Chouf, Lebanon — The cedars of Lebanon are much loved, but they have had a difficult time lately. Last year, 4,700 hectares of forest were destroyed in fires, including 1,500 hectares as the worst blazes raged on October 2. There is no national plan for managingforest fires in an emergency, and driving through Beiteddine into the mountains, the view is not of forests, but of hundreds of burnt trees.
But on Thursday, the Association for Forests, Development and Conservation (AFDC) showcased several new reforestation programs and prevention measures which have been funded by the EU.
AFDC director Sawsan Abou Fakhreddine hopes that with the 350,000 euro ($550,000) grant the AFDC can not only buy equipment for their firefighters and 300 volunteers but, more importantly, set up a central forest fire operations room to co-ordinate action in a crisis.
“We will never be able to prevent fires,” she said at the Chouf cedar reserve, “but we hope to be able to limit their impact a little bit, and to control the times when they can break out.”
She championslocal campaigns to raise awareness that fires can start when broken glass is left as litter and focuses sunlight, although she adds that not all fires are accidents. Even nature in Lebanon is not immune to politics. “People here are sometimes politically opposed to a municipality,” she said, “and so they start a fire in the area.”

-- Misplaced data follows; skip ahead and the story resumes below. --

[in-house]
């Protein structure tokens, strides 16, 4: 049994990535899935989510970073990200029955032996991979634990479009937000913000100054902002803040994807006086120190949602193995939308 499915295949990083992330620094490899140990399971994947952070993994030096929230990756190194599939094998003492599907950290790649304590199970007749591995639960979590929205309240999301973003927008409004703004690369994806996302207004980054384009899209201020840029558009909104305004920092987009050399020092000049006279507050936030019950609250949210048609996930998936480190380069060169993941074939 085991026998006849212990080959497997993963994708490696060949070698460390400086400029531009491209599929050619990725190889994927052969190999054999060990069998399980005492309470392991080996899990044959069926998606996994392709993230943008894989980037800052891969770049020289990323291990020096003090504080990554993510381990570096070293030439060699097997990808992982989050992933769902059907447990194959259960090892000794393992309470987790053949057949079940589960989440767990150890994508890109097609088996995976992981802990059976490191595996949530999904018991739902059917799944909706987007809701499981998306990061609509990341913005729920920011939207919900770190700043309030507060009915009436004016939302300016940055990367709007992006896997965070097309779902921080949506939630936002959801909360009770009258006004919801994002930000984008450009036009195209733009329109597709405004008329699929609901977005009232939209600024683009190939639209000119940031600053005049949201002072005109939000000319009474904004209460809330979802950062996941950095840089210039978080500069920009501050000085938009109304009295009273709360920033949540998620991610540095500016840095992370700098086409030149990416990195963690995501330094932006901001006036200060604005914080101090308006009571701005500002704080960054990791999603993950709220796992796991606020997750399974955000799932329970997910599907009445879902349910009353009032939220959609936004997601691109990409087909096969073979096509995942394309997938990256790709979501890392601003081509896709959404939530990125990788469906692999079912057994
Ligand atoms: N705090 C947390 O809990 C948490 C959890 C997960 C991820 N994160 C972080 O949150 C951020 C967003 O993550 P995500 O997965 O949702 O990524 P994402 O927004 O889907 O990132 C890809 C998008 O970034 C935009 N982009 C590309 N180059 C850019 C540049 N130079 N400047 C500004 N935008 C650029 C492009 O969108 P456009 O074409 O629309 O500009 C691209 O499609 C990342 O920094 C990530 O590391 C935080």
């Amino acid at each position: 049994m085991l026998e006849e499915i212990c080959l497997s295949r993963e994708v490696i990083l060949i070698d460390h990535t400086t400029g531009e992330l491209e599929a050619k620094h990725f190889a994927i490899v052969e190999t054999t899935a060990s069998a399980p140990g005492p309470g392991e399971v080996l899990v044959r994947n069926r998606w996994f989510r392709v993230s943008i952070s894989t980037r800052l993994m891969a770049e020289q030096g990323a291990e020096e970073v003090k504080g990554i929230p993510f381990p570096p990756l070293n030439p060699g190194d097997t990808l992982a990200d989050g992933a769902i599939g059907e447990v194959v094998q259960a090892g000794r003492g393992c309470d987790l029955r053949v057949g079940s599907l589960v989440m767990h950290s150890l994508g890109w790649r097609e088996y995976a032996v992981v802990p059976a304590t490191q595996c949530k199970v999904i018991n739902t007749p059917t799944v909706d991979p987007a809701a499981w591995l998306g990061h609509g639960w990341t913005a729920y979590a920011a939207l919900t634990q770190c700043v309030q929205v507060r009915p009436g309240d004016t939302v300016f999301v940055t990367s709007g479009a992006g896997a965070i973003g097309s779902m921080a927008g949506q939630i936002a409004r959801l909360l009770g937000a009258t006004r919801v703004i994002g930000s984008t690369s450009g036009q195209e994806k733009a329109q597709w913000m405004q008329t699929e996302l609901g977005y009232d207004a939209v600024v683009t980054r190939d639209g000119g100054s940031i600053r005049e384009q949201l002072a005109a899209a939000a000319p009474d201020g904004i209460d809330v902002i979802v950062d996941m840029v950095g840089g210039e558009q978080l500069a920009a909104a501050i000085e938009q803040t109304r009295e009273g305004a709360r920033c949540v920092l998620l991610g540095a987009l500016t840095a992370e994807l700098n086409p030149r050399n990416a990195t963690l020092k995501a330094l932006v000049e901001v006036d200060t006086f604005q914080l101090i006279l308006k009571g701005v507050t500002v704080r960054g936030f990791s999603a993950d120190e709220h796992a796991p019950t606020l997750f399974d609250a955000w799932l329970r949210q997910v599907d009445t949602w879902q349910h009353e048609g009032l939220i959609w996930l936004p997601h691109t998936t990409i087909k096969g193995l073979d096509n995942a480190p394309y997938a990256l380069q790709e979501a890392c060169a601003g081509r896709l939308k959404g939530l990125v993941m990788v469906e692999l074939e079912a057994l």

The main objective of the project is to set up an early warning system. The operations center will be based in Beirut and will be managed by the Civil Defense forces who will work alongside staff from the Lebanese Army, the Internal Security Forces and representatives from the Environment,Agriculture and Interior ministries. They will work to monitor fires, to warn of outbreaks and to co-ordinate volunteers and troops to fight them.
The AFDC also has long-term plans to create a large water source near the areas most susceptible to fire, and they are working on reforestation alongside their prevention plan.
EU Ambassador to Lebanon Patrick Laurent was given a tour Thursday of the reservations where work has begun. Laurent expressed his love for the region, saying has has been to the reserve 15 times. “The cedar,” he declared, “is a great symbol for Lebanon, and it’s a great tree. I planted a Lebanese cedar in my garden in France.”
As an economist, Laurent stressed that maintaining the forests of Lebanon has significance beyond the environment. Covering 13 percent of the country, they are a unique green area in theMiddle East, and attract tourists from around the world.
“These things take a long time,” Abou Fakhreddine said. “This is a project that needs a lot of work.”
Her biggest challenge, she said is co-ordination. According to her, getting the representatives of the many ministries and organizations to “speak a common language” on the problems of forestry is the biggest hurdle to solving the problems.
Cecile Abadie, head of local development at the EU delgeation in Beirut, agreed that encouraging ministries to work together is a perennial problem. “But what appealed to us about this project is that before, forest management was the responsibility of too many ministries. What we are supporting is that a committee has now been formed to set up a plan for a crisis,” she said.
“It’s good for the political process for ministries to work together like this ,” she added. “If they can work with each other for this small initiative to solve a concrete problem, we hope that perhaps they will start to make a habit of it.”